The film is now streaming on Apple TV+.
As Apple continues to show how it’s done with original films among the streamers, now comes their biggest film yet: Emancipation. You know the buzz around the film, so there’s no need to rehash that. But what matters is the quality of the film itself. And while Emancipation may not be the awards contender the streamer hoped it would be, it’s still a solid survival thriller, featuring one of the best performances from its A-list star in the past decade.
The story of Emancipation is as straightforward as its title: After President Abraham Lincoln issued the Emancipation Proclamation, many slaves still found themselves in bondage. Focusing in on Louisiana, we find Peter (Will Smith) enslaved and taken prisoner. But after escaping a camp, he must survive the swampland in an effort to remain free and get back to his family while being pursued by a ruthless slave trader (Ben Foster).
The brutality of slavery is still difficult to fathom to this day, and director Antoine Fuqua, a filmmaker who has made his fair share of violent films, does not shy away from harsh reality here. While the brutality is shown in gray-color scale, you can still feel its impact through the imagery of blood dripping on vegetation in the swampland or the impeccable sound design of a character’s violent action. The decision to show the film in this color grade, much like how gray the entire Civil War was, despite what we might know from history books, works to much better effect here than another film coming out in a couple of weeks that is sure to be at the center of awards discussion.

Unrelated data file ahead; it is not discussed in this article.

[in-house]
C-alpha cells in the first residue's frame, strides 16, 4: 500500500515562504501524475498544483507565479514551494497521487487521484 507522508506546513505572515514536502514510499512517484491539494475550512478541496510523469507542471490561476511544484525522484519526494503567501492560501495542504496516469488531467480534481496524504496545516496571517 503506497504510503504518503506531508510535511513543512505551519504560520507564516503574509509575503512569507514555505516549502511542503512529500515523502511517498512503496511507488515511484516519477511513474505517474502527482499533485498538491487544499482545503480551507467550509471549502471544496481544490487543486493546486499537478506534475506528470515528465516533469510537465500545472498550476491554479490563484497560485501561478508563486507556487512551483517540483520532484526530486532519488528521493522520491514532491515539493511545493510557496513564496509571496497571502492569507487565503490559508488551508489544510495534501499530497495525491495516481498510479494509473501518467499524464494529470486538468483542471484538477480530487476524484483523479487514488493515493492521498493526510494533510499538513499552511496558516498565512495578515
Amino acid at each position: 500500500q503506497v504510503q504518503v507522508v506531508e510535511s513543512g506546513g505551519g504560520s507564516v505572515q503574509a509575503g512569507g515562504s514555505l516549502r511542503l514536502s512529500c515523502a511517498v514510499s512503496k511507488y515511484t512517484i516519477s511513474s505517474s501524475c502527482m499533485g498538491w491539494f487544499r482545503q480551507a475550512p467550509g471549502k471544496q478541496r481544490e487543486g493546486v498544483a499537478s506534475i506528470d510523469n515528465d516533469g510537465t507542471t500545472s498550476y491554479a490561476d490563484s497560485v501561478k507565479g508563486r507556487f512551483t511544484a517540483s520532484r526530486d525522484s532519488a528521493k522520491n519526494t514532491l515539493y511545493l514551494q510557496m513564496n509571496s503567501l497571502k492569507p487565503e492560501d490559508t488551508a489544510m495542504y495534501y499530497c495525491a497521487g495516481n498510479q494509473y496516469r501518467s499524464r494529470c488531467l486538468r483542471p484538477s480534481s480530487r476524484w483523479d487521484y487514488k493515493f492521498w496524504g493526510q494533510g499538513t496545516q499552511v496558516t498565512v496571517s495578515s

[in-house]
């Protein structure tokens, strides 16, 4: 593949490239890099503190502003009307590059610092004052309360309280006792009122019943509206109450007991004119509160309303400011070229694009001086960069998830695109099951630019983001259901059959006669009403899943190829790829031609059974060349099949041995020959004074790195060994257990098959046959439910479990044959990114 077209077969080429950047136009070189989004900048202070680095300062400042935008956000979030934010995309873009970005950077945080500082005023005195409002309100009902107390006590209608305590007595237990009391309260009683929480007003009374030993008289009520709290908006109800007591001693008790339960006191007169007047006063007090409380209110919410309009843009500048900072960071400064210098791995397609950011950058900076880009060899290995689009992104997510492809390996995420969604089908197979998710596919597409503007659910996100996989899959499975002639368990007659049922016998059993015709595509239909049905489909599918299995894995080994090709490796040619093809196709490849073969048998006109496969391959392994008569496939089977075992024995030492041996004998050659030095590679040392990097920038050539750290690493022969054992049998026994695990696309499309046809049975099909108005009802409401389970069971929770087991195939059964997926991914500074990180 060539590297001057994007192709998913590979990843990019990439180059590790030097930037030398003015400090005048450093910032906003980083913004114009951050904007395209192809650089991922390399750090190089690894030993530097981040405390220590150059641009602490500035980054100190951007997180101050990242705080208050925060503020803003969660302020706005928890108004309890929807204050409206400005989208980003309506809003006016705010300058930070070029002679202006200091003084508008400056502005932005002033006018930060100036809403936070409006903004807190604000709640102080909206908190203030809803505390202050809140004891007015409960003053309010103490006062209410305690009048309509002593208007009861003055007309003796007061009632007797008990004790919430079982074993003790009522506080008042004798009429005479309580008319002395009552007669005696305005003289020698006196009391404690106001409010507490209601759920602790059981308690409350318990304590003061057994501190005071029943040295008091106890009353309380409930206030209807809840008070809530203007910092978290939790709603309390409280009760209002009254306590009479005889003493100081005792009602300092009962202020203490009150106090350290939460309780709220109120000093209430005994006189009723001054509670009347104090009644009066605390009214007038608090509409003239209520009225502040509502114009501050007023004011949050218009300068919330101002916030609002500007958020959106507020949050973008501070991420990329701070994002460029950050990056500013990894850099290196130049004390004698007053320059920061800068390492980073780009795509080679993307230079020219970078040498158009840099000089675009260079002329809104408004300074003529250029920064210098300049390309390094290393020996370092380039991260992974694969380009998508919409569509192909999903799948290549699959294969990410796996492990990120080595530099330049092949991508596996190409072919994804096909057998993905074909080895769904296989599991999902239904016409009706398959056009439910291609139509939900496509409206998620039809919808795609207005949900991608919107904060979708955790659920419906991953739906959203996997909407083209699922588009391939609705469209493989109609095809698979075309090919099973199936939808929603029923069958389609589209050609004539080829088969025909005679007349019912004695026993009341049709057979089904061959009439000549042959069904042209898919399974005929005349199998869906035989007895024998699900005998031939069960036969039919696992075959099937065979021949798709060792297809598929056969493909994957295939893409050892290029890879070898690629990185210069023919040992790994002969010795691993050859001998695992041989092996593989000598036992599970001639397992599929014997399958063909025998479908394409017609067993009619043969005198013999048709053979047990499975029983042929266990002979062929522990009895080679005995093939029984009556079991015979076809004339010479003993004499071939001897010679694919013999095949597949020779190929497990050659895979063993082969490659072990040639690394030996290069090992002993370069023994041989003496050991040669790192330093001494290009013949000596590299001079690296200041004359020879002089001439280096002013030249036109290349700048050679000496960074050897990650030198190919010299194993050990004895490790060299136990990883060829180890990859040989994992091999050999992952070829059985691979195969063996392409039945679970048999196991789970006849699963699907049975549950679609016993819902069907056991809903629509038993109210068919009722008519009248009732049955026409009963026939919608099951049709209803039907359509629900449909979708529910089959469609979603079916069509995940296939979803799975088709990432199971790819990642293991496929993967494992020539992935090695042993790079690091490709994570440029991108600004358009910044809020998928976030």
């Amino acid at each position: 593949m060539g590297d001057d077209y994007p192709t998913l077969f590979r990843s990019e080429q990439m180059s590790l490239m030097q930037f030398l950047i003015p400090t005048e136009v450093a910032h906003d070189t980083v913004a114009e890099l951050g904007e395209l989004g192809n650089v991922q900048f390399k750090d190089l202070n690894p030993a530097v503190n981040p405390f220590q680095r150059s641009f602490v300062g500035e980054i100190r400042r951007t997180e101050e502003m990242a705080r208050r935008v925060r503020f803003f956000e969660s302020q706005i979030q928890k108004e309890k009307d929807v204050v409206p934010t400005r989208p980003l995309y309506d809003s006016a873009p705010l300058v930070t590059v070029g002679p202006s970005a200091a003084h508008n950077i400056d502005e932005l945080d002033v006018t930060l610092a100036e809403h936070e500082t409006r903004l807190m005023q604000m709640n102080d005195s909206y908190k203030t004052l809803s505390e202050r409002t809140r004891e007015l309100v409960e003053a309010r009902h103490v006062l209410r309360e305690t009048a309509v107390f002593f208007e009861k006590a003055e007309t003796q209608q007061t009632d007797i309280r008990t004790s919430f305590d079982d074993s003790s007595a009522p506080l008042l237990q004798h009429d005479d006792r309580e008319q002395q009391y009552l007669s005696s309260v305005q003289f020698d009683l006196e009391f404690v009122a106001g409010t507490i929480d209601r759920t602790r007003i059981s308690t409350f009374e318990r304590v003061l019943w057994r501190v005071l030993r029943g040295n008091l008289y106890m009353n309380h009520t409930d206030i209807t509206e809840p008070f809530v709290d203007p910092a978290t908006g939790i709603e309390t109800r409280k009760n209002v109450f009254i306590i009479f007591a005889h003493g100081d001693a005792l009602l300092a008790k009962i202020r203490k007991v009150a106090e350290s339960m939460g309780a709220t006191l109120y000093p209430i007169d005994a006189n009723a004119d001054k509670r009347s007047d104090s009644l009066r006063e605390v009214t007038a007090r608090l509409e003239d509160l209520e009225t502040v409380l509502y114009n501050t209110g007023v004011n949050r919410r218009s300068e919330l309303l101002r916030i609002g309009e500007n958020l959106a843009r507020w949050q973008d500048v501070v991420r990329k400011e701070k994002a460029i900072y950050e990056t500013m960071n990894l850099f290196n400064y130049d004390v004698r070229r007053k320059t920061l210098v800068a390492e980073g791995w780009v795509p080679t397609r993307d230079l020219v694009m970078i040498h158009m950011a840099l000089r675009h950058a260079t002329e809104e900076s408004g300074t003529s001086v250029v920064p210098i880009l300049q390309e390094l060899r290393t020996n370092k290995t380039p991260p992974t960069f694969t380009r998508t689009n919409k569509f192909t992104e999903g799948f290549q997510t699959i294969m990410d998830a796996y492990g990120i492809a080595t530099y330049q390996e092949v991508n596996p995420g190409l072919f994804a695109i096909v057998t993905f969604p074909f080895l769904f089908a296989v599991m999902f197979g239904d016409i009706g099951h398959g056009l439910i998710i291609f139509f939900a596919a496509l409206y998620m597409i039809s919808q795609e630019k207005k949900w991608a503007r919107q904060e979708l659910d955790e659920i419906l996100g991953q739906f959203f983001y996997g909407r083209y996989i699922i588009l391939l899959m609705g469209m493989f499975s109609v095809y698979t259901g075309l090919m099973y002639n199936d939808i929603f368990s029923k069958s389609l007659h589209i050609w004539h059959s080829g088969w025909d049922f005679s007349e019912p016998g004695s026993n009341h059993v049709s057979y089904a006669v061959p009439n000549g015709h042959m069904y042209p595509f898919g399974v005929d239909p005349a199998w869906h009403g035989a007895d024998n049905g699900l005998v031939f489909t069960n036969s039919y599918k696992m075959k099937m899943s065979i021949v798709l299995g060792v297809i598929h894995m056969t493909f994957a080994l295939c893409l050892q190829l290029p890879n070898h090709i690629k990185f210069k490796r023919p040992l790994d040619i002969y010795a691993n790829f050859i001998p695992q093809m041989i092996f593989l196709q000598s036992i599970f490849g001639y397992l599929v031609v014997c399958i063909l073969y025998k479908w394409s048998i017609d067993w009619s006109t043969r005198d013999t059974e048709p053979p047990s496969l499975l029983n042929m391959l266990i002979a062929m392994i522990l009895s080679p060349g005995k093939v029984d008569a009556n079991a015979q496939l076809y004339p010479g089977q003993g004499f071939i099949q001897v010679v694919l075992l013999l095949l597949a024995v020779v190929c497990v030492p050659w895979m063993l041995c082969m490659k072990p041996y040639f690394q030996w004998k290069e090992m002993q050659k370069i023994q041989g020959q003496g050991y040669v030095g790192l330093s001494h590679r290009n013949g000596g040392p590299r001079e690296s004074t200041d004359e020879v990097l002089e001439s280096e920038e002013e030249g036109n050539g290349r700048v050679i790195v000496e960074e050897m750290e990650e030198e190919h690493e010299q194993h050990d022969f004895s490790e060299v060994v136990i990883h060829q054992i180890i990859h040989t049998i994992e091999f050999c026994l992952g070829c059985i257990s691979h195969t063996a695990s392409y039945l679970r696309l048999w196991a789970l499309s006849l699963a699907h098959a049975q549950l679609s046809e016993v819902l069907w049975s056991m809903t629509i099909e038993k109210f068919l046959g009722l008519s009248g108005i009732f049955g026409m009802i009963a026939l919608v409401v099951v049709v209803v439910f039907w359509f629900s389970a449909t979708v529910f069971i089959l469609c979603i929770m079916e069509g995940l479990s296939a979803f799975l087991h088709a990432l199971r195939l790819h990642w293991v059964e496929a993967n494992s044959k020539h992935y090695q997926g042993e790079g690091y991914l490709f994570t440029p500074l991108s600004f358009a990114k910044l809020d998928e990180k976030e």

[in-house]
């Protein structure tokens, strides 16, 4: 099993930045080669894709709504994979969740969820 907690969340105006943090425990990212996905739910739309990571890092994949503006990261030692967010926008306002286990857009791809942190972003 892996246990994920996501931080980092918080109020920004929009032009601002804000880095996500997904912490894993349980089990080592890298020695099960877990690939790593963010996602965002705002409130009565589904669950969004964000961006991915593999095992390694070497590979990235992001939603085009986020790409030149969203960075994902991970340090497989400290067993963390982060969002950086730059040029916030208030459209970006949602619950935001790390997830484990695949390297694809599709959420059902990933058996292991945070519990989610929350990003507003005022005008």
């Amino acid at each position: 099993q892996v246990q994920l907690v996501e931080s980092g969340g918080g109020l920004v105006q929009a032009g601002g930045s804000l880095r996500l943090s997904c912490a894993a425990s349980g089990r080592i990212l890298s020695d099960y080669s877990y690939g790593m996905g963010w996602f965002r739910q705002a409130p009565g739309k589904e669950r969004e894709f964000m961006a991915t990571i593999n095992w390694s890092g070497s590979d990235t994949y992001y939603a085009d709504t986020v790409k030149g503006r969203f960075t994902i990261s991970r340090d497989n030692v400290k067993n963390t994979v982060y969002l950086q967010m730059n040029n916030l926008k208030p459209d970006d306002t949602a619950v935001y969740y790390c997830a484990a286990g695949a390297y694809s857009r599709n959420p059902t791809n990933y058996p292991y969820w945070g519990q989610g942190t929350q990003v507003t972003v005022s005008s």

While Emancipation wastes no time getting into its story and showing the grim realities of slavery and its lasting impact on our nation, the film is hampered by some miscues. The biggest being that it adds little context to its subject matter. While the origin behind the infamous photo at the center of this film would make for a remarkable story, that’s not the case here, as it follows a pretty basic A-to-B pattern in its thrills and action sequences. Other miscues involve the film’s action, including trying to replicate the bear sequence from The Revenant with a CGI alligator fighting Smith’s character in the swamp. Another takes place in the final act, where a battlefield sequence feels completely out of place compared to the rest of the film.
All that being said, Smith’s presence keeps things from growing stale, and in turn he turns in one of his best performances in years. Smith particularly shines in the film’s quieter moments, which are arguably as good as any of the scenes he had in last year’s King Richard, which we know nabbed him his first-ever Oscar. In a smaller role, Foster, known for antagonist roles, plays a cunningly good slave trader here.
Emancipation might not be the buzzworthy film that lives up to its expectations or the hefty price tag attached to it. But there’s no denying that Will Smith elevates this film, making it a must-add to your watchlist and among one of the few highlights of what is shaping up to be a weekend light on new offerings.